Record trash haul from New Jersey beaches

Posted In News, Pollution
Apr
22

Plastic Pollution on Beach
Plastic containers litters the beach in Sandy Hook, N.J. Clean Ocean Action, the environmental group that has been doing beach sweeps for 25 years, released their Annual Beach Sweep report for 2010, Tuesday. Photo source: Julio Cortez / AP

Excerpts from MSNBC and Clean Ocean Action

A report issued by the environmental nonprofit organization Clean Ocean Action paints a grim picture of New Jersey beaches.

In their Annual Beach Sweep report for 2010, the organization broke down the 475,321 pieces of trash its 8,372 volunteers removed from New Jersey beaches during two statewide clean-up events last year.

A record amount of trash was picked up along New Jersey beaches last year, including a kitchen sink.
The 8,372 people who participated in spring and fall cleanups also set a record.

The report shows record numbers of many pieces of litter including 43,113 food wrappers, 61,895 bottle caps and lids and 45,903 cigarette filters. These items, along with pieces of plastic, straws, foam, beverage bottles, pieces of lumber, cigar tips, shopping bags, miscellaneous paper and glass were the most frequently found items on New Jersey beaches.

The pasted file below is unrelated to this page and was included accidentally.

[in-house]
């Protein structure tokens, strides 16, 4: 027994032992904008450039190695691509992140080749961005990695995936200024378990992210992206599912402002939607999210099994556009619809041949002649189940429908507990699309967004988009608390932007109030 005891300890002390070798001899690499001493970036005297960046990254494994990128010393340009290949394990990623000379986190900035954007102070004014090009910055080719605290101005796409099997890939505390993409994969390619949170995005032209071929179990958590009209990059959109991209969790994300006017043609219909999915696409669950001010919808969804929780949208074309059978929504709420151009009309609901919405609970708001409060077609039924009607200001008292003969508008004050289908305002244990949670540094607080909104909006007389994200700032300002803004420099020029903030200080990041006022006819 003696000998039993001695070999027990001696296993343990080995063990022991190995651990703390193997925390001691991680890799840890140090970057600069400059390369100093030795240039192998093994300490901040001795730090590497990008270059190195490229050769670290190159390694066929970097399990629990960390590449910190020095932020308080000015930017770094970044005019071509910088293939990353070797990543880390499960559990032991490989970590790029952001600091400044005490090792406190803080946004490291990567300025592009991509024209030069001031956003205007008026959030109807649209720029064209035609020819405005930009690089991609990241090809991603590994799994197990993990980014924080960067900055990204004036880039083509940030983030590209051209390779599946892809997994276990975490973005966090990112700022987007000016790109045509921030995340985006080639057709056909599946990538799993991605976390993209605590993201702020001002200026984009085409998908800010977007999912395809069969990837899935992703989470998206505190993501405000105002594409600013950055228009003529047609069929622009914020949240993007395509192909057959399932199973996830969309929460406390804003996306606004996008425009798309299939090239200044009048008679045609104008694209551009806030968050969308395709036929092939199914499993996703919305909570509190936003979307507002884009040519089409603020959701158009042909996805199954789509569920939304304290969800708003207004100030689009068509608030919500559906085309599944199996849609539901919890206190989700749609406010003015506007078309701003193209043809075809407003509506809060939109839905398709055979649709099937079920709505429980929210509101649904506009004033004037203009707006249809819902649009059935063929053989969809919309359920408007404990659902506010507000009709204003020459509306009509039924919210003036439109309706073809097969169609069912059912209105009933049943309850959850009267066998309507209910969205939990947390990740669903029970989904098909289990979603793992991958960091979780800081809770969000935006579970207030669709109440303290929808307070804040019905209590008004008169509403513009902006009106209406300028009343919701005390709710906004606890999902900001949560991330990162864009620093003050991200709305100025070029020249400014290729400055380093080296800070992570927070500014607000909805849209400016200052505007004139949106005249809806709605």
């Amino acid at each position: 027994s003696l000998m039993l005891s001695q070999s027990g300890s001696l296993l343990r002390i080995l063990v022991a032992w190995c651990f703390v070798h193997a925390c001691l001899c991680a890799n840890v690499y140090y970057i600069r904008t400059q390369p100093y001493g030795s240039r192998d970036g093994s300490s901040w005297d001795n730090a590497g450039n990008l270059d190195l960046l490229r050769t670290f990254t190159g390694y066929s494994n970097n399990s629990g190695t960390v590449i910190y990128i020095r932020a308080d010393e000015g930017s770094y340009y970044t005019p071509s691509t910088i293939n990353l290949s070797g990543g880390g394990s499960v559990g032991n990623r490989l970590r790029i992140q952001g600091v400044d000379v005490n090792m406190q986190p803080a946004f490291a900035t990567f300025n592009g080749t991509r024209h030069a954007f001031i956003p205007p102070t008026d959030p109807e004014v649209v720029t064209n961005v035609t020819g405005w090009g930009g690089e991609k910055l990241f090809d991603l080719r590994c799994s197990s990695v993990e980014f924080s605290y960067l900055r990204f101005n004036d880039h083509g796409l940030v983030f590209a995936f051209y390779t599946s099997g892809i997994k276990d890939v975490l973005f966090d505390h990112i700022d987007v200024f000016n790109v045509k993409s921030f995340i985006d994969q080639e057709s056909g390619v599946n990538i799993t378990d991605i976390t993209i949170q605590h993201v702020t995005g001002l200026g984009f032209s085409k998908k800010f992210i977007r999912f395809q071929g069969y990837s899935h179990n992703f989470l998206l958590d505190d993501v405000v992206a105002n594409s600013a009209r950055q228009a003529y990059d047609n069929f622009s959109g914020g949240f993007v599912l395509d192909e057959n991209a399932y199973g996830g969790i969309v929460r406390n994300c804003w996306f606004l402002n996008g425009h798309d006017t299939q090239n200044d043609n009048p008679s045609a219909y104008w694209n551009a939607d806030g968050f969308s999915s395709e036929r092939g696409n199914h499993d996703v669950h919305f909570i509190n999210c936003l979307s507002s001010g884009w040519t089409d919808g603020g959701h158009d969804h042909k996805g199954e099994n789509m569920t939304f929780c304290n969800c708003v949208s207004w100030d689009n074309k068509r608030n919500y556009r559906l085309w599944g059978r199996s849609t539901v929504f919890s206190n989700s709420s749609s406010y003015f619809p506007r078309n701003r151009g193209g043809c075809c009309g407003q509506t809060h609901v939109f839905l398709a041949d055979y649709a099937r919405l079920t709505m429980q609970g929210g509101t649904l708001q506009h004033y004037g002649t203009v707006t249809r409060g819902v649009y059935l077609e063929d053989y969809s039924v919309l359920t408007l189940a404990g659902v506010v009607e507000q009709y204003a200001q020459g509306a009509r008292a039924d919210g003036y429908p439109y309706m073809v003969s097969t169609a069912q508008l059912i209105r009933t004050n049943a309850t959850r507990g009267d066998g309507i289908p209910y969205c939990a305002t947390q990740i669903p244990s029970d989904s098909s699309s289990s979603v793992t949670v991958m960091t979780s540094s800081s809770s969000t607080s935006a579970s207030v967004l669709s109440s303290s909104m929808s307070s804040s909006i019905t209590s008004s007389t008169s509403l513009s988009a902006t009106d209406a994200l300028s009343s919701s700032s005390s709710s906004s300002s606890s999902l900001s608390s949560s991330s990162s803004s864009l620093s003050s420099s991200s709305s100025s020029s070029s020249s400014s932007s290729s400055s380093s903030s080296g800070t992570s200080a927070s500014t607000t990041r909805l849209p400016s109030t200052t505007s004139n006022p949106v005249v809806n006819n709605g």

Some less common, and some surprising items were also removed during the clean-up efforts. Four televisions, an area rug, undergarments and various clothing, auto parts and even a kitchen sink were included on Clean Ocean Action’s “Roster of the Ridiculous,” a list of odd items found on beaches.

Plastic Pollution on Beach
In this April 18, 2011 photo, trash litters the beach in Sandy Hook. Photo source: Julio Cortez / AP

A bag of heroin, a 10-gallon gas tank, five pairs of underwear, a duck caller and a plastic cow were among the nearly half-million pieces of trash picked up from New Jersey’s beaches by volunteers last year. It may appear that everything but the kitchen sink turned up. But that’s wrong: There was one of those, too.